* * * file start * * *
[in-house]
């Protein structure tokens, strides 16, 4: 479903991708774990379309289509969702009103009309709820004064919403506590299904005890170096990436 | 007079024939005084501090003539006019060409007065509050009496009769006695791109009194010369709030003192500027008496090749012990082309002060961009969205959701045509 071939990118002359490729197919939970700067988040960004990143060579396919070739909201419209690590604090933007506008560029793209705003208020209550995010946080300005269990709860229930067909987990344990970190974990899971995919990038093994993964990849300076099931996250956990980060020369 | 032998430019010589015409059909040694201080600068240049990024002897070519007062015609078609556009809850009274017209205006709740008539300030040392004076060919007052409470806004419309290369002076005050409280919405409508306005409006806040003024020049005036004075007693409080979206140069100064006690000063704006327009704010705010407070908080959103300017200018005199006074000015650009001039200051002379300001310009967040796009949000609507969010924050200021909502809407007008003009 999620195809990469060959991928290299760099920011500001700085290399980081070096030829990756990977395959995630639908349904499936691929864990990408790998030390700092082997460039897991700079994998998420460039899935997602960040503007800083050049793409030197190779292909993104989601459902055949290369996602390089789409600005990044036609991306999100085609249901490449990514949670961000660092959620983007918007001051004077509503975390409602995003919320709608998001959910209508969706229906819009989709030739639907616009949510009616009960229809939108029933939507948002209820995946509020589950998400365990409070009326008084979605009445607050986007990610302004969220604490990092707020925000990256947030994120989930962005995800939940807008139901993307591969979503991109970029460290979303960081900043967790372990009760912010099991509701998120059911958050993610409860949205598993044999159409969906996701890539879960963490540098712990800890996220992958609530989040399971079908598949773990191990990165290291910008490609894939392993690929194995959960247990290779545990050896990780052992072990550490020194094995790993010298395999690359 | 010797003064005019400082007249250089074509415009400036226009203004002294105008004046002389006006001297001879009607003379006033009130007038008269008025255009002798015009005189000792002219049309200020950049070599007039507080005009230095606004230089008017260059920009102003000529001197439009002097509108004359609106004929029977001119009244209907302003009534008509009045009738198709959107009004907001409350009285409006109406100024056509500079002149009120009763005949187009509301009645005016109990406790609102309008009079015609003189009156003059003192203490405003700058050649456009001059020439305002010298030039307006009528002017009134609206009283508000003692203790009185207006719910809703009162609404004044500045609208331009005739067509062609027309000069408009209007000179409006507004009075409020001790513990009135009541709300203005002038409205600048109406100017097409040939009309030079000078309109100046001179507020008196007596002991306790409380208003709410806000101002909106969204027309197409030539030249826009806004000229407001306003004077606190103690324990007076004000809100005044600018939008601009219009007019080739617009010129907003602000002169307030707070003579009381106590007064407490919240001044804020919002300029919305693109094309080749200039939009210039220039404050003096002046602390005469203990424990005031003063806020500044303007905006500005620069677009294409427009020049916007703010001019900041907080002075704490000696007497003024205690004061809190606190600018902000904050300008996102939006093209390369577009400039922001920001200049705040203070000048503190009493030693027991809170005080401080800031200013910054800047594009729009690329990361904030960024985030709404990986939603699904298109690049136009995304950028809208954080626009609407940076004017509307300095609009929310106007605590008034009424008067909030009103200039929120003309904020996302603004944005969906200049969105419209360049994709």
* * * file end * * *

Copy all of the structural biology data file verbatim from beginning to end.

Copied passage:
[in-house]
């Protein structure tokens, strides 16, 4: 479903991708774990379309289509969702009103009309709820004064919403506590299904005890170096990436 | 007079024939005084501090003539006019060409007065509050009496009769006695791109009194010369709030003192500027008496090749012990082309002060961009969205959701045509 071939990118002359490729197919939970700067988040960004990143060579396919070739909201419209690590604090933007506008560029793209705003208020209550995010946080300005269990709860229930067909987990344990970190974990899971995919990038093994993964990849300076099931996250956990980060020369 | 032998430019010589015409059909040694201080600068240049990024002897070519007062015609078609556009809850009274017209205006709740008539300030040392004076060919007052409470806004419309290369002076005050409280919405409508306005409006806040003024020049005036004075007693409080979206140069100064006690000063704006327009704010705010407070908080959103300017200018005199006074000015650009001039200051002379300001310009967040796009949000609507969010924050200021909502809407007008003009 999620195809990469060959991928290299760099920011500001700085290399980081070096030829990756990977395959995630639908349904499936691929864990990408790998030390700092082997460039897991700079994998998420460039899935997602960040503007800083050049793409030197190779292909993104989601459902055949290369996602390089789409600005990044036609991306999100085609249901490449990514949670961000660092959620983007918007001051004077509503975390409602995003919320709608998001959910209508969706229906819009989709030739639907616009949510009616009960229809939108029933939507948002209820995946509020589950998400365990409070009326008084979605009445607050986007990610302004969220604490990092707020925000990256947030994120989930962005995800939940807008139901993307591969979503991109970029460290979303960081900043967790372990009760912010099991509701998120059911958050993610409860949205598993044999159409969906996701890539879960963490540098712990800890996220992958609530989040399971079908598949773990191990990165290291910008490609894939392993690929194995959960247990290779545990050896990780052992072990550490020194094995790993010298395999690359 | 010797003064005019400082007249250089074509415009400036226009203004002294105008004046002389006006001297001879009607003379006033009130007038008269008025255009002798015009005189000792002219049309200020950049070599007039507080005009230095606004230089008017260059920009102003000529001197439009002097509108004359609106004929029977001119009244209907302003009534008509009045009738198709959107009004907001409350009285409006109406100024056509500079002149009120009763005949187009509301009645005016109990406790609102309008009079015609003189009156003059003192203490405003700058050649456009001059020439305002010298030039307006009528002017009134609206009283508000003692203790009185207006719910809703009162609404004044500045609208331009005739067509062609027309000069408009209007000179409006507004009075409020001790513990009135009541709300203005002038409205600048109406100017097409040939009309030079000078309109100046001179507020008196007596002991306790409380208003709410806000101002909106969204027309197409030539030249826009806004000229407001306003004077606190103690324990007076004000809100005044600018939008601009219009007019080739617009010129907003602000002169307030707070003579009381106590007064407490919240001044804020919002300029919305693109094309080749200039939009210039220039404050003096002046602390005469203990424990005031003063806020500044303007905006500005620069677009294409427009020049916007703010001019900041907080002075704490000696007497003024205690004061809190606190600018902000904050300008996102939006093209390369577009400039922001920001200049705040203070000048503190009493030693027991809170005080401080800031200013910054800047594009729009690329990361904030960024985030709404990986939603699904298109690049136009995304950028809208954080626009609407940076004017509307300095609009929310106007605590008034009424008067909030009103200039929120003309904020996302603004944005969906200049969105419209360049994709």